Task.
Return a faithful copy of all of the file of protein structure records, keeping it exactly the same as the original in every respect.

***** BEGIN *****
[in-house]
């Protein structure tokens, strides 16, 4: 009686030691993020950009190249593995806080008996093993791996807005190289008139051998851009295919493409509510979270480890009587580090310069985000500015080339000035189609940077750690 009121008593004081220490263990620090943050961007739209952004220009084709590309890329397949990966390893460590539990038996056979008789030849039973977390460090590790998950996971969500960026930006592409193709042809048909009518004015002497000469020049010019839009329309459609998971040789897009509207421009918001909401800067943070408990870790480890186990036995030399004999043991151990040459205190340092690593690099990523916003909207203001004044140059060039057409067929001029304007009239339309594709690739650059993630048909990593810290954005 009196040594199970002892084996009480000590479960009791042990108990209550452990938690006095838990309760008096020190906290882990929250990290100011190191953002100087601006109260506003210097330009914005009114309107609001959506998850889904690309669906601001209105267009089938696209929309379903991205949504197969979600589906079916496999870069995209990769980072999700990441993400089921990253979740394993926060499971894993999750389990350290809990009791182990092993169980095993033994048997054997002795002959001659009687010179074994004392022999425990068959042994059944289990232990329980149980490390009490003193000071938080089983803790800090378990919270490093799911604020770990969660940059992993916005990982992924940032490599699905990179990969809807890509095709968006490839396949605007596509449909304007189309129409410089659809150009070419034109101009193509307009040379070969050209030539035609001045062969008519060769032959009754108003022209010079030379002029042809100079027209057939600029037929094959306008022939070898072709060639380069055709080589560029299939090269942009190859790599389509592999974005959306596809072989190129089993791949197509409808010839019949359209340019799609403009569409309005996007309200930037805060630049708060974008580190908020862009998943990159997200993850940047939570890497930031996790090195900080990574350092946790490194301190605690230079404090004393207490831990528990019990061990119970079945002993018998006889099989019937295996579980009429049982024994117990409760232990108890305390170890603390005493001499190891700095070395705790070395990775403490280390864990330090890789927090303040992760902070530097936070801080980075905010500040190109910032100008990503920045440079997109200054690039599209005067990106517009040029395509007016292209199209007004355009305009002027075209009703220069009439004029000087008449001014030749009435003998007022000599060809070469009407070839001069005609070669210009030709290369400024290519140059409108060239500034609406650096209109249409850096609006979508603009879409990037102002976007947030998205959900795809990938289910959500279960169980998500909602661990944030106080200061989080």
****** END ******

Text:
[in-house]
């Protein structure tokens, strides 16, 4: 009686030691993020950009190249593995806080008996093993791996807005190289008139051998851009295919493409509510979270480890009587580090310069985000500015080339000035189609940077750690 009121008593004081220490263990620090943050961007739209952004220009084709590309890329397949990966390893460590539990038996056979008789030849039973977390460090590790998950996971969500960026930006592409193709042809048909009518004015002497000469020049010019839009329309459609998971040789897009509207421009918001909401800067943070408990870790480890186990036995030399004999043991151990040459205190340092690593690099990523916003909207203001004044140059060039057409067929001029304007009239339309594709690739650059993630048909990593810290954005 009196040594199970002892084996009480000590479960009791042990108990209550452990938690006095838990309760008096020190906290882990929250990290100011190191953002100087601006109260506003210097330009914005009114309107609001959506998850889904690309669906601001209105267009089938696209929309379903991205949504197969979600589906079916496999870069995209990769980072999700990441993400089921990253979740394993926060499971894993999750389990350290809990009791182990092993169980095993033994048997054997002795002959001659009687010179074994004392022999425990068959042994059944289990232990329980149980490390009490003193000071938080089983803790800090378990919270490093799911604020770990969660940059992993916005990982992924940032490599699905990179990969809807890509095709968006490839396949605007596509449909304007189309129409410089659809150009070419034109101009193509307009040379070969050209030539035609001045062969008519060769032959009754108003022209010079030379002029042809100079027209057939600029037929094959306008022939070898072709060639380069055709080589560029299939090269942009190859790599389509592999974005959306596809072989190129089993791949197509409808010839019949359209340019799609403009569409309005996007309200930037805060630049708060974008580190908020862009998943990159997200993850940047939570890497930031996790090195900080990574350092946790490194301190605690230079404090004393207490831990528990019990061990119970079945002993018998006889099989019937295996579980009429049982024994117990409760232990108890305390170890603390005493001499190891700095070395705790070395990775403490280390864990330090890789927090303040992760902070530097936070801080980075905010500040190109910032100008990503920045440079997109200054690039599209005067990106517009040029395509007016292209199209007004355009305009002027075209009703220069009439004029000087008449001014030749009435003998007022000599060809070469009407070839001069005609070669210009030709290369400024290519140059409108060239500034609406650096209109249409850096609006979508603009879409990037102002976007947030998205959900795809990938289910959500279960169980998500909602661990944030106080200061989080």